Friday, March 13, 2015

terrible minds flash fiction -Balthazar


Filled with growing trees | and high-standing grass
Is Vithi, Vithar's land;
But there did the son | from his steed leap down,
When his father he fain would avenge.


His father’s murderer knelt before him. Jumping down from his horse, Balthazar landed on soggy ground. The rain had been a companion during the entire chase.

“A glittering gem is not enough,” Balthazar said while pushing the soaked hood from his head. His blond hair created rivulets of water down his wet face.

The kneeling cloaked figure before him held out a gem the size of a human heart. It glowed through the grey drizzle. Balthazar was chilled further as he steps closer to the stone and man.

“You cannot buy forgiveness for your crime. Either convince me I have chased the wrong man for the slaying of my father, or bare your neck and die by my sword,” said Balthazar as he unsheathed his blade.

The hands pushed the gem further towards Balthazar and bowed his head lower in response.

“I have no need of your rock,” hissed Balthazar and grabbed the figure to standing. The hood fell from the man’s head revealing a woman’s fine features. He shoved the girl away from him. “This is a trick. Explain yourself and where I will find the man who murdered my father.”

“I murdered your father. He possessed this stone and when I asked for it in payment for my services, he refused.” She knelt and removed the wet strands from her neck preparing it for his blade.

Balthazar swung the blade over his head and stopped. In this position, he desired to touch the glowing white skin of her neck. The delicate curve and smallness of the width reminded him of a stalk of wheat bending in the wind, and he knew that his blade would slice through it like a scythe harvesting wheat.

He let the sword fall to his side and step back leaning against his steed.

“What should I do, Moose? I fear I have Gna before me and that the true killer hides back at the castle.”

“Are you asking your horse for advice?” asked the girl not moving from her kneeling position.

“Indeed, who should I consult? You?”

“You named your horse, Moose?”

“Be quiet or I’ll lop of your head just in order to hear my thoughts. Forget that. Answer me. What is so important about the gem and why would your offer it to me, if you had committed murder to possess it?”

“I hoped-”

“Stop, look at me while you speak. I tire of looking at your neck and my duty.”

She brought up her head and stared at Balthazar. He almost wished he had not requested her to look at him. Her face shone with the delicacy of femininity and further made him understand how easy he could end her life.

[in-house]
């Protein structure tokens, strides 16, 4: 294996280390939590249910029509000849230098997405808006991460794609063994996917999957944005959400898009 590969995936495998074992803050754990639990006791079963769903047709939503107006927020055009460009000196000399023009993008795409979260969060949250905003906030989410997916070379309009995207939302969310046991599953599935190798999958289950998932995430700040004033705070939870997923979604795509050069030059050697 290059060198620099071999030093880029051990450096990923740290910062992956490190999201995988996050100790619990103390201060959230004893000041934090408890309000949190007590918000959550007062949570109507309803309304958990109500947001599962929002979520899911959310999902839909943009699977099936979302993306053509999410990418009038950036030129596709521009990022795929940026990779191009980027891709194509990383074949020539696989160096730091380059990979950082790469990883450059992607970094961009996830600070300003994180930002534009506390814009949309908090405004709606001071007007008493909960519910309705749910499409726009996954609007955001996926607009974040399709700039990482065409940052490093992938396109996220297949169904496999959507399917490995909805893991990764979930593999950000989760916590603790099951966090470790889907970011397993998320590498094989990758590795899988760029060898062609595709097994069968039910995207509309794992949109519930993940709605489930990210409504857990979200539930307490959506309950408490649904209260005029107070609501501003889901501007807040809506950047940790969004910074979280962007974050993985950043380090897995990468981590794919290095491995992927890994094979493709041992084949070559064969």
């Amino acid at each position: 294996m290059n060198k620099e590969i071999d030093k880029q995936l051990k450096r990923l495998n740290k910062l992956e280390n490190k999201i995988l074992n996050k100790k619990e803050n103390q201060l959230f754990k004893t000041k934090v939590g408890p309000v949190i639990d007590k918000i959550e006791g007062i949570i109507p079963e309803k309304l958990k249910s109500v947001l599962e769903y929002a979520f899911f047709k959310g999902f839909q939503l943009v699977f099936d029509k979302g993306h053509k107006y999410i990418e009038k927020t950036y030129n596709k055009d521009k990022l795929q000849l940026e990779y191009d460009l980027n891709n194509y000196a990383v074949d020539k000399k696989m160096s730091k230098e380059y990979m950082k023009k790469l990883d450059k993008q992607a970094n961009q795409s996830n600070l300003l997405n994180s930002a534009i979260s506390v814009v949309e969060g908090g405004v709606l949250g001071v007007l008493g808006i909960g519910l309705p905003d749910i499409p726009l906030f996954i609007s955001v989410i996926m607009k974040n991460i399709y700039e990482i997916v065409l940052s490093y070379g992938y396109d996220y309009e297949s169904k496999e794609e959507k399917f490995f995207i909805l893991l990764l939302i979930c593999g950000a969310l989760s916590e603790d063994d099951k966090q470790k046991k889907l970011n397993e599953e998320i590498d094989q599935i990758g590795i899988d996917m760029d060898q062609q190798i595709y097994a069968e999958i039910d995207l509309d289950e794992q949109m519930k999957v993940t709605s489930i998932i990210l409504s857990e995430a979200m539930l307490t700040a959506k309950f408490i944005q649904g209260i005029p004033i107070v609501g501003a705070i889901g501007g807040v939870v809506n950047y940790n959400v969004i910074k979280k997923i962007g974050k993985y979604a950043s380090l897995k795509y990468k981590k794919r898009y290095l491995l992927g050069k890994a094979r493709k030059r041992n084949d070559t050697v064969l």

“I hoped you would take it and leave me my life today.”

“Moose do you agree that if I took the stone and left her life that she would retrieve the gem from me another day.” The horse neighed on cue.

“He is a clever horse. Does he neigh if you say a certain word?”

“Do not distract me, woman.”

“My name is Helle. Do you not remember me from the Lencten Festival just two ago?”

“Why would I remember you from the festival?” he said looking to clearing sky and hoping for the sun to break through for some warmth.

“I sang the Lencten Ode. You stood next to your mother.”

He closed his eyes remembering the image of a maiden singing. Her voice was like no other he had heard. The voice echoed in his ears, but it was not the Lencten Ode but another springtime tune. Helle was singing.

Balthazar opened his eyes to see her standing before him. Moose stomped his foot and snorted.

“Shush, Moose and listen,” he said patting his horse’s neck.

The sun broke through the clouds blinding Balthazar or at least he thought that it was the sun. The melody faded. He blinked trying to remove the black spots dancing before his eyes.
Before him was the forest and on the ground, where she had stood, was the gem.

“By the gods, Moose, I do believe she was Gna.” He bent to pick up the stone but when his hand was almost touching it, he felt heat emanating from it. He reached into his pack on his horse and with a cloth; he picked up the hot stone that was no longer red but black.

Balthazar placed it into the pack and returned to the castle. He decided that she had been a distraction from him finding his father’s real murderer.


 

3 comments:

  1. That is all there is. It might get incorporated into another story.

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  2. Alice, I think the story is fantastic. And I love that poem at the beginning. You might appreciate this site on alliterative/accentual verse: http://alliteration.net/fieldgd.htm

    And that airship pic... I LOVE it! :)

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